Emma Bloom Cosplay
I made this dress as a surprise birthday present for the wonderful Alex, A.K.A. Lady Halestorm.
In the movie they used several layers of light blue silk, however my budget didn't stretch enough to be able to use this, so I used fabrics with the same floaty weight.
I found two suitable fabrics for this dress; the first was a pale blue chiffon, and the other was a light blue lawn cotton.
The lawn cotton would be the base fabric and a lining so that the dress wasn't see-though, and the chiffon would act as a top layer.
My first issue was finding a suitable pattern, something mid calf length, with 3/4 length sleeves, a waist seam, and a peter pan style collar. Usually I would make a toile, however as this was a surprise, I wasn't able to make my own pattern on her. I ended up using Burda 6833, cropping the sleeve length and widening the neckline to add a different collar.
I pinned the chiffon fabric over the cotton, and then cut out my pattern pieces, so I had the whole dress cut from both fabrics.
At this point, I zoomed in to an image of Emma's dress to look at the details. Whilst doing this I noticed that her dress has a very faint darker blue pattern on it, the pattern is randomly scattered over the fabric, and appears to be a kind of flower.
In this post I will be walking through the various stages of how I went about creating Emma Bloom's dress, from the movie Miss Peregrine's Home for Peculiar Children.
I mixed some royal blue and white fabric paints together, and hand painted the pattern onto the cotton pieces - I only did this on the cotton fabric because the chiffon layer would help to make the pattern look pale and subtle, like Emma's dress in the movie. I left this to dry overnight, and then ironed over it to set it in place, and ensure that it wouldn't budge when washed.
Next step was to sew the dress together as the pattern dictated. I followed the pattern exactly as it said, except for when it came to the sleeves, collar, and hem.
I shortened the sleeves by 4 inches to make them stop just under the elbow, and shortened the skirt hem by 5 inches to have it stop just below her knee; I also hemmed both of the fabrics for the skirt together - this would made sure that they wouldn't flap about separately if she wore it outside.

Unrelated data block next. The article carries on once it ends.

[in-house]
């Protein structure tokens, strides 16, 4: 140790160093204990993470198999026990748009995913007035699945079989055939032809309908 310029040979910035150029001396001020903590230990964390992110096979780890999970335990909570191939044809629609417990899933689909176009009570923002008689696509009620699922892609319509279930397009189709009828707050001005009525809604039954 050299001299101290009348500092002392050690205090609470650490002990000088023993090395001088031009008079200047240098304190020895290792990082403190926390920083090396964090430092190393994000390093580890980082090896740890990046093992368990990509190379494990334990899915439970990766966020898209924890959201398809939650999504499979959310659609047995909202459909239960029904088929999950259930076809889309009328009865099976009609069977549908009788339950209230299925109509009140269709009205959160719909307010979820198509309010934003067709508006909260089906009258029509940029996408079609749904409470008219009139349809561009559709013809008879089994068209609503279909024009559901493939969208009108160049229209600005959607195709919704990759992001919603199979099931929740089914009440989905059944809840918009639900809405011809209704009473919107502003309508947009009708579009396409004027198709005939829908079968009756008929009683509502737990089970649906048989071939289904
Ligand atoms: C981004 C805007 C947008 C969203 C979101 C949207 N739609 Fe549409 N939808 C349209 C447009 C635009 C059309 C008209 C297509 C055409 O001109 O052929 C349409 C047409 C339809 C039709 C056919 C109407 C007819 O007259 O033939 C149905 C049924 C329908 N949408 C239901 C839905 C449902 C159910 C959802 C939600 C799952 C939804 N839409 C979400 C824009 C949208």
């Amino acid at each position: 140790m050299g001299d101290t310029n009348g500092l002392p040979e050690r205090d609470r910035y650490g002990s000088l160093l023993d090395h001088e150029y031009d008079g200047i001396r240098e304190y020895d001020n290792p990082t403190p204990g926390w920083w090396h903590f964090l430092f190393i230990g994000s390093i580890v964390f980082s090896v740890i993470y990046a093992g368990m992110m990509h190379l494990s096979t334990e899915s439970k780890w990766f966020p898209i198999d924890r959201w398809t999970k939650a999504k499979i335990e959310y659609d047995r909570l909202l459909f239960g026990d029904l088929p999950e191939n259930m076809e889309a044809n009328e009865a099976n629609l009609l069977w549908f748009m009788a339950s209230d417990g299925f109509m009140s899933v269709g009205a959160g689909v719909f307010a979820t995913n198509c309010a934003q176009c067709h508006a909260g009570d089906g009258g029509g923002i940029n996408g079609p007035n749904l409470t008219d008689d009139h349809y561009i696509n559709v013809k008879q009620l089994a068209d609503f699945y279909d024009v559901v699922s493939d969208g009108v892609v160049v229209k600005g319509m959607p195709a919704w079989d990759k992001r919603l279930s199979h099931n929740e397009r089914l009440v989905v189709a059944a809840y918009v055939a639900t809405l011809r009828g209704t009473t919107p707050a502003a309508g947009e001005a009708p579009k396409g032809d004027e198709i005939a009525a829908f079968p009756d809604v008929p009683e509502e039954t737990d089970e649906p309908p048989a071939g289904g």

And my Emma Bloom dress was finished! Ready to be sent to Lady Halestorm.
I asked Alex to bring the dress with her, and join me at a photoshoot I was doing so we could get some high quality pictures of her in the dress. After playing about with jumps, lighting and timing, this is what we ended up with.
Original studio photo by Vic Iddstar
Photo edit by BriiMassacre.
Final step was to hem the sleeves by turning the extra 4 inches in on itself and slip-stitching it to secure it. To make the collar, I used some of the left over chiffon fabric, and a pattern I had free-handed. I made the belt and collar ties from light blue satin ribbon.
(Miss Peregrine's Home for Peculiar Children)
Emma Bloom's shoes are absolutely phenomenal, and I was really happy when Alex asked me to help her make them. I invited her over to mine for the weekend, to have a massive crafting session and movie day to work on them.
We started off by finding all the reference pictures of her shoes, and then shopped around for a good pair of shoes to use as the base. We decided on a pair of super high ankle boots with a large platform.
As always, the first step was to create a template for the metal panels around the sole and heel of her shoes. I wrapped the whole shoe in cling film, then covered the cling film in silver duct tape, to make sure my pattern was strong. After looking at all the reference pictures, I drew on the pattern where each panel would be, then them out.
I made the panels more fitting to the shoe, instead of flaring out like hers do, as it would be easier for Alex to walk in them, and with less chances for her to trip over in them. If you wanted to make them accurate to her onscreen shoes, then you would need to pad out the sole of your shoes before making the template.